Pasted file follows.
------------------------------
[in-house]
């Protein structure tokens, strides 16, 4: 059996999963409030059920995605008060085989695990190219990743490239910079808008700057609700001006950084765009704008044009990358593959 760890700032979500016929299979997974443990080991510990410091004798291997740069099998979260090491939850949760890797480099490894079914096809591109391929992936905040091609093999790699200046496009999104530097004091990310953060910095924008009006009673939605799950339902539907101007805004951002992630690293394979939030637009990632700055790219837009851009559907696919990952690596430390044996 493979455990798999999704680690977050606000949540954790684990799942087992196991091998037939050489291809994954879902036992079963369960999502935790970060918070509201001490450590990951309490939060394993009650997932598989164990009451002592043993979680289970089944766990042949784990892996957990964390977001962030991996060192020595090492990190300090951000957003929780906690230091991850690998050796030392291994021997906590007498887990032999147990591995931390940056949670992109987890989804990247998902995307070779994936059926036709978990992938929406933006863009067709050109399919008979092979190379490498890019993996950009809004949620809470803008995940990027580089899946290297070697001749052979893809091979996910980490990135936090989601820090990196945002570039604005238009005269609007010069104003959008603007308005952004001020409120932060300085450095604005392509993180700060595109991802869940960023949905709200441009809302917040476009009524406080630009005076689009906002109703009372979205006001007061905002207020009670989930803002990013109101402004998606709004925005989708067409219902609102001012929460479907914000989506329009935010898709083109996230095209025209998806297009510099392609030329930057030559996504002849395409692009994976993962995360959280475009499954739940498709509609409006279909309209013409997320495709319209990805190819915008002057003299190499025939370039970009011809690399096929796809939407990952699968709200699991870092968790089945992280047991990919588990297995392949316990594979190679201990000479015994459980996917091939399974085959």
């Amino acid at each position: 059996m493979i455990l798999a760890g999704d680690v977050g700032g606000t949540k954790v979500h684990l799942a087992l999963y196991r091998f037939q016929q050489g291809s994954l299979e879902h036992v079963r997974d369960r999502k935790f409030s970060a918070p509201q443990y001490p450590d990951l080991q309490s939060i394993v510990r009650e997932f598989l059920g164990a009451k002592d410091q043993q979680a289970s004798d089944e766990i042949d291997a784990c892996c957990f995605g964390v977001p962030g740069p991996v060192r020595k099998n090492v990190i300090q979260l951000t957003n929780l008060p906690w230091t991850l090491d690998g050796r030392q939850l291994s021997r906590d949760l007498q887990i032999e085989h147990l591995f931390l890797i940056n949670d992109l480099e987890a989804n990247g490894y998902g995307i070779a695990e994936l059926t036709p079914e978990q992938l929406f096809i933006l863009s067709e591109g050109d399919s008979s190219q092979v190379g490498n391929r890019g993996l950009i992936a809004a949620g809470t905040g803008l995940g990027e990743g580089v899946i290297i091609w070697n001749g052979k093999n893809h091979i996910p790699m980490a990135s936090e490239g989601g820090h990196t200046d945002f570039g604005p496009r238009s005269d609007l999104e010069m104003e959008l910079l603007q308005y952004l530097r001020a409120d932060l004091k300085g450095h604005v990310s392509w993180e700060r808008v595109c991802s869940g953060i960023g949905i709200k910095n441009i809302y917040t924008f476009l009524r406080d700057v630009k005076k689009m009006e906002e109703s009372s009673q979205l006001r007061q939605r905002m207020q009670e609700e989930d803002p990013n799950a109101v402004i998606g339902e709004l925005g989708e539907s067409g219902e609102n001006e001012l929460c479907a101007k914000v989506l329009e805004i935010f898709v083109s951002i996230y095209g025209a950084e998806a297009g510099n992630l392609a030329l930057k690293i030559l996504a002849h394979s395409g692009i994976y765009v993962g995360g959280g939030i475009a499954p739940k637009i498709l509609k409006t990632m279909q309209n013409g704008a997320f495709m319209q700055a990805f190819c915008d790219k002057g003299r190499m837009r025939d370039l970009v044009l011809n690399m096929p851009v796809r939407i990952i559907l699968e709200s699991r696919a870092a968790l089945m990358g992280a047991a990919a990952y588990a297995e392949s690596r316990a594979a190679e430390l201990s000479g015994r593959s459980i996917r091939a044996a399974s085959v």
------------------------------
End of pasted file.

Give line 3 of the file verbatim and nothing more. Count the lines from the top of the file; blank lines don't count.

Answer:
């Amino acid at each position: 059996m493979i455990l798999a760890g999704d680690v977050g700032g606000t949540k954790v979500h684990l799942a087992l999963y196991r091998f037939q016929q050489g291809s994954l299979e879902h036992v079963r997974d369960r999502k935790f409030s970060a918070p509201q443990y001490p450590d990951l080991q309490s939060i394993v510990r009650e997932f598989l059920g164990a009451k002592d410091q043993q979680a289970s004798d089944e766990i042949d291997a784990c892996c957990f995605g964390v977001p962030g740069p991996v060192r020595k099998n090492v990190i300090q979260l951000t957003n929780l008060p906690w230091t991850l090491d690998g050796r030392q939850l291994s021997r906590d949760l007498q887990i032999e085989h147990l591995f931390l890797i940056n949670d992109l480099e987890a989804n990247g490894y998902g995307i070779a695990e994936l059926t036709p079914e978990q992938l929406f096809i933006l863009s067709e591109g050109d399919s008979s190219q092979v190379g490498n391929r890019g993996l950009i992936a809004a949620g809470t905040g803008l995940g990027e990743g580089v899946i290297i091609w070697n001749g052979k093999n893809h091979i996910p790699m980490a990135s936090e490239g989601g820090h990196t200046d945002f570039g604005p496009r238009s005269d609007l999104e010069m104003e959008l910079l603007q308005y952004l530097r001020a409120d932060l004091k300085g450095h604005v990310s392509w993180e700060r808008v595109c991802s869940g953060i960023g949905i709200k910095n441009i809302y917040t924008f476009l009524r406080d700057v630009k005076k689009m009006e906002e109703s009372s009673q979205l006001r007061q939605r905002m207020q009670e609700e989930d803002p990013n799950a109101v402004i998606g339902e709004l925005g989708e539907s067409g219902e609102n001006e001012l929460c479907a101007k914000v989506l329009e805004i935010f898709v083109s951002i996230y095209g025209a950084e998806a297009g510099n992630l392609a030329l930057k690293i030559l996504a002849h394979s395409g692009i994976y765009v993962g995360g959280g939030i475009a499954p739940k637009i498709l509609k409006t990632m279909q309209n013409g704008a997320f495709m319209q700055a990805f190819c915008d790219k002057g003299r190499m837009r025939d370039l970009v044009l011809n690399m096929p851009v796809r939407i990952i559907l699968e709200s699991r696919a870092a968790l089945m990358g992280a047991a990919a990952y588990a297995e392949s690596r316990a594979a190679e430390l201990s000479g015994r593959s459980i996917r091939a044996a399974s085959v």